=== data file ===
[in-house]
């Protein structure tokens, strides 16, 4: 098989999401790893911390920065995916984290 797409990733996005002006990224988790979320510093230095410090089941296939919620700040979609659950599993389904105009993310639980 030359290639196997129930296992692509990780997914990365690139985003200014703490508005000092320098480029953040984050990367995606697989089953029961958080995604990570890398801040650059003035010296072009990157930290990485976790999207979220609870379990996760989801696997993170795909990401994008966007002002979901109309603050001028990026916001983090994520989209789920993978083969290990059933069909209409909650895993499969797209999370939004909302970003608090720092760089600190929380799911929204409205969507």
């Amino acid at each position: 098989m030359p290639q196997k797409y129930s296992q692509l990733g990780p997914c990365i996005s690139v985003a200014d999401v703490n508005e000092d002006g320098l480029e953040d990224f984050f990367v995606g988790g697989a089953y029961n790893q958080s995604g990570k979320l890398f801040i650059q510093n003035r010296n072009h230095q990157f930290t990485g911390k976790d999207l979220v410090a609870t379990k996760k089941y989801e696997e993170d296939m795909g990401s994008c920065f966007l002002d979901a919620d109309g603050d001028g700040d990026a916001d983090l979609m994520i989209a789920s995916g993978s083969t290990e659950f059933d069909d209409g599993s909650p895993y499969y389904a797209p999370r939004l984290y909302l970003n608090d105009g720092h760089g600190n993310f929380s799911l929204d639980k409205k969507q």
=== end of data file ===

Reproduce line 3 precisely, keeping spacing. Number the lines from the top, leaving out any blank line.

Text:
């Amino acid at each position: 098989m030359p290639q196997k797409y129930s296992q692509l990733g990780p997914c990365i996005s690139v985003a200014d999401v703490n508005e000092d002006g320098l480029e953040d990224f984050f990367v995606g988790g697989a089953y029961n790893q958080s995604g990570k979320l890398f801040i650059q510093n003035r010296n072009h230095q990157f930290t990485g911390k976790d999207l979220v410090a609870t379990k996760k089941y989801e696997e993170d296939m795909g990401s994008c920065f966007l002002d979901a919620d109309g603050d001028g700040d990026a916001d983090l979609m994520i989209a789920s995916g993978s083969t290990e659950f059933d069909d209409g599993s909650p895993y499969y389904a797209p999370r939004l984290y909302l970003n608090d105009g720092h760089g600190n993310f929380s799911l929204d639980k409205k969507q």